That July, my mom called me to the living room, where she and my dad told me, stony-faced, that they did not, in fact, think Earlham was an affordable choice; I could no longer go there. I tearily suggested private student loans, but they demurred. Lots of crying and fighting followed, and it took a few days, but we finally reached a compromise. I could go to Earlham, but only for one year.
My one year there was everything a freshman year is supposed to be, with heartbreak and intense friendships, midnight trips to the diner, all-nighters in the library. I was doing well in all my courses and getting solos in the choir. It already felt like home. And then I had to leave.
Time for a Transfer
The school where I ended up — for my sophomore year, at least — was big and Catholic and in the middle of the Bronx. I hated it. People were nice, but coming in as a transfer and an introvert, it was hard to find my people and my place. I spent most of my time in bed; I decided to try for a fresh start again.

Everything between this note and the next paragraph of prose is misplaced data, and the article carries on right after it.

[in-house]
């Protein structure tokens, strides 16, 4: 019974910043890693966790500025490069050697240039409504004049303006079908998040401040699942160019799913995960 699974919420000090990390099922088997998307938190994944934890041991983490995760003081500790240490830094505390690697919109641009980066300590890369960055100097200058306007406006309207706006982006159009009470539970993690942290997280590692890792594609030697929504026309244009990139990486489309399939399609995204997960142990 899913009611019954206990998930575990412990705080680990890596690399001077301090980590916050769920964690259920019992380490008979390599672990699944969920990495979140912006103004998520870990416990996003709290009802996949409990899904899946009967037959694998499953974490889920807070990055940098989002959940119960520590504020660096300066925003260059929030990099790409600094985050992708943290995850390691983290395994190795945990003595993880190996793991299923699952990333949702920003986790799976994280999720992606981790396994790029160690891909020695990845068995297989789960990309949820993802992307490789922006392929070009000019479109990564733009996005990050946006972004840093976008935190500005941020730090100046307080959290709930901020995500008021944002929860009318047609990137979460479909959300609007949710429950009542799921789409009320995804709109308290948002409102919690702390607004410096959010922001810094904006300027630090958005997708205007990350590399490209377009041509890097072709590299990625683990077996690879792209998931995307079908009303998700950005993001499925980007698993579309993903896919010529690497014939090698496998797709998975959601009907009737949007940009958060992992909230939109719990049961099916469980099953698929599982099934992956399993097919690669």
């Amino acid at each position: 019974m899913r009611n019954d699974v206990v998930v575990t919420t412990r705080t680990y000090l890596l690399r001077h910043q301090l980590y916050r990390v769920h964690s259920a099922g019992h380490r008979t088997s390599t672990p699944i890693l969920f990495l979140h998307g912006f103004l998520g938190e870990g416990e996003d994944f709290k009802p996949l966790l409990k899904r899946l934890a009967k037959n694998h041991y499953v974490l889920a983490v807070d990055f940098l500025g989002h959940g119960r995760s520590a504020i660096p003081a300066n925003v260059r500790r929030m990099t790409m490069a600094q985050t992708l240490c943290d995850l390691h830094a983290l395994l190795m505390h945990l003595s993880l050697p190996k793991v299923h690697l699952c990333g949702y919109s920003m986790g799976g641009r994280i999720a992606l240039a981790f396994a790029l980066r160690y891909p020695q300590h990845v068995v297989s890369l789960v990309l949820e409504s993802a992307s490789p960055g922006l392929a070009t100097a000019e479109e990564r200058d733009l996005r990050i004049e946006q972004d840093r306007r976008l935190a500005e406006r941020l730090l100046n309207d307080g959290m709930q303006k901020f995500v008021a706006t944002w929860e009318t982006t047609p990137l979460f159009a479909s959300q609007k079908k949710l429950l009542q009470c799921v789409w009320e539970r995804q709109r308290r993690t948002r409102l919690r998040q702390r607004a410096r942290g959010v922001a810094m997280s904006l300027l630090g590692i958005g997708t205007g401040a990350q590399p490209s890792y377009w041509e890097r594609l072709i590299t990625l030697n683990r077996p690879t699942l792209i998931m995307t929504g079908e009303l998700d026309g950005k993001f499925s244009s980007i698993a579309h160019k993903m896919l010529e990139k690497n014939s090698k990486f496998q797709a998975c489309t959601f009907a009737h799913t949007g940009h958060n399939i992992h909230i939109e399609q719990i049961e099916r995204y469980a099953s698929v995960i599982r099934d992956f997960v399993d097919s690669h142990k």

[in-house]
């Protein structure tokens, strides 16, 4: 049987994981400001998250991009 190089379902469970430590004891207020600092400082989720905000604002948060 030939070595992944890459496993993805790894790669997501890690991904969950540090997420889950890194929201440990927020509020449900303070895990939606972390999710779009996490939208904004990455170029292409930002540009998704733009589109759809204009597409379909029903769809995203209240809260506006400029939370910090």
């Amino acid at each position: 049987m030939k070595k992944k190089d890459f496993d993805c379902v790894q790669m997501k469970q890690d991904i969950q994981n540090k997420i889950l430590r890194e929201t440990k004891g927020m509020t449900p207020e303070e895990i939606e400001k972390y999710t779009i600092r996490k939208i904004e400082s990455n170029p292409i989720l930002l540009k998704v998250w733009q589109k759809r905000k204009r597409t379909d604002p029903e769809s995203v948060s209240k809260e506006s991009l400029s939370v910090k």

My third and final college was in Iowa, and it’s a lovely, tree-lined campus with buildings that remind you of Hogwarts when it snows. I hoped, when I started there, that I’d find my people. I didn’t; transferring is hard, but much harder when you’re an introvert. But things were easier; I started to enjoy my time alone. I went to professors’ office hours. I got recommended for internships that I never would have gotten had I had a social life. And most importantly, I had a full-tuition scholarship.